Threaded Publications: one step closer


“It is difficult to make informed decisions if publication bias and selective reporting are present”
World Health Organization

For years, researchers have drawn attention to this, highlighting discrepancies between protocols submitted to research ethics committees and those reported in the results papers, issues concerning statistical power, and the difficulty in identifying unpublished studies. Indeed, it was concerns like these that lead to most major medical journals making registration of clinical trials a prerequisite for publication.

However, even for those clinical trials that have been registered, it can be difficult to track down related content. Not all journals publish the trial ID in the body of the article; therefore, although a results article may cite a published protocol, there is nothing to connect that article to subsequent publications. And nothing to link from the protocol to the results article.

In 1999, Altman and Chalmers envisioned a solution to this. In their article in The Lancet they wrote: “Electronic publication of a protocol could be simply the first element in a sequence of ‘threaded’ electronic publications, which continues with reports of the resulting research (published in sufficient detail to meet some of the criticisms of less detailed reports published in print journals), followed by deposition of the complete data set.” This was the first description of ‘Threaded Publications’.

The power of this concept of connecting all digitally-published content relating to the evidence about a particular trial is shown by the initiatives implemented by publishers, such as BioMed Central, F1000 and others. However, to achieve its fundamental aims, Threaded Publications must go beyond a single journal or publisher, linking a trial’s registration record and all articles reporting the protocol or findings of the trial, published in different journals or by different publishers, in a single thread.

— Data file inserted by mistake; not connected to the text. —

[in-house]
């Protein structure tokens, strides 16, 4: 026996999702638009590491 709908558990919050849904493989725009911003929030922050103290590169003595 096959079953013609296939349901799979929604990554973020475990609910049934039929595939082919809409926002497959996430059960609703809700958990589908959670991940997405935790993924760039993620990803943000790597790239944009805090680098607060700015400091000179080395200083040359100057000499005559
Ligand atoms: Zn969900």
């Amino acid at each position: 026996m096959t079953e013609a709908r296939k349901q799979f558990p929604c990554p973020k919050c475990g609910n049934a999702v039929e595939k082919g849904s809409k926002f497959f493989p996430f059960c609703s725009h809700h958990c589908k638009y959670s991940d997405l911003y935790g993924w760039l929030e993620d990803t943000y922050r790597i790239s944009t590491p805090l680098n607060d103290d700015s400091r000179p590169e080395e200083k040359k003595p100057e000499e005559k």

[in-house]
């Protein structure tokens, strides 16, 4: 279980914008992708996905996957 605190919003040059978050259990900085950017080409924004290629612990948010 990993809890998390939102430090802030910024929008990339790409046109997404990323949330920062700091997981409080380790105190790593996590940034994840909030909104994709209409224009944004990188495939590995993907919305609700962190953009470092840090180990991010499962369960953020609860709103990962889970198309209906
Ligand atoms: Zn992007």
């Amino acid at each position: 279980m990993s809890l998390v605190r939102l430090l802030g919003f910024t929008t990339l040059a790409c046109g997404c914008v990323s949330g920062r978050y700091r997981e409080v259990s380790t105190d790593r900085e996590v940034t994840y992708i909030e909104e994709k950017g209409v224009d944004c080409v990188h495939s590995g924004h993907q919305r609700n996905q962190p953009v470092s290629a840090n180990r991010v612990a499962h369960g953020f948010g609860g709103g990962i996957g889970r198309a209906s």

It was in pursuit of this ambition that, in partnership with CrossRef, we called a cross-publisher meeting to discuss how to build on the well-established digital-object identifier (DOI) and the more recent CrossMark tool to achieve the Threaded Publications concept.

As co-chair of the meeting, together with my colleague Tim Stevenson, and Geoffrey Bilder and Rachael Lammey of CrossRef, we met with representatives from the BMJ, PLoS, The Lancet, eLife, F1000 and Springer. The aim of this meeting was to reach a consensus as to what metadata to include in the ‘thread’ and agree on how to move forward.

Under the existing CrossMark system, publishers can already include additional ‘assertions’, that is extra, non-bibliographic metadata, which can give more information about the article in question. There has been lots of uptake on this, with over 1 million assertions so far. However, under this system, the assertions for each article in a thread would need to be updated every time a new article was published. This would obviously not be feasible.

Geoffrey Bilder offered a solution to this. Working off a similar model to the newly-launched FundRef system, which is a typed namespace that sits under the CrossMark metadata container, he proposed that CrossRef create a ‘registry of registries’, which included the name of the registry, any short names associated with it, such as ISRCTN, and a resolution template for links to the trial records. With this in place, authors and publishers could link an article to a stated clinical trial number using a simple widget. CrossMark would then list all articles that cite that trial ID.

Under the original proposal from Iain Hrynaszkiewicz of F1000, formerly of BioMed Central, article type would also have been included; however, to date, there is no standardised article type ontology. Therefore, it was suggested that articles were listed in order of publication date, according to a series of ‘elements’ that captured the article’s relation to the trial.

A number of potential concerns were also raised, including the possibility of false associations between articles; however, this was considered the simplest solution, with self-policing by authors, publishers and funders. By implementing such a straightforward solution, it gives scope for development based on future needs and feedback.

All those attending were very enthusiastic about the project, and it was felt that this would give real benefit to the research community. It was agreed to form a working group to take the project forward. Led by a representative from BioMed Central and a Product Manager from CrossRef, and composed of publishers, trials registries and funders, this group will govern the development of the project to ensure the best possible results. Watch this space!

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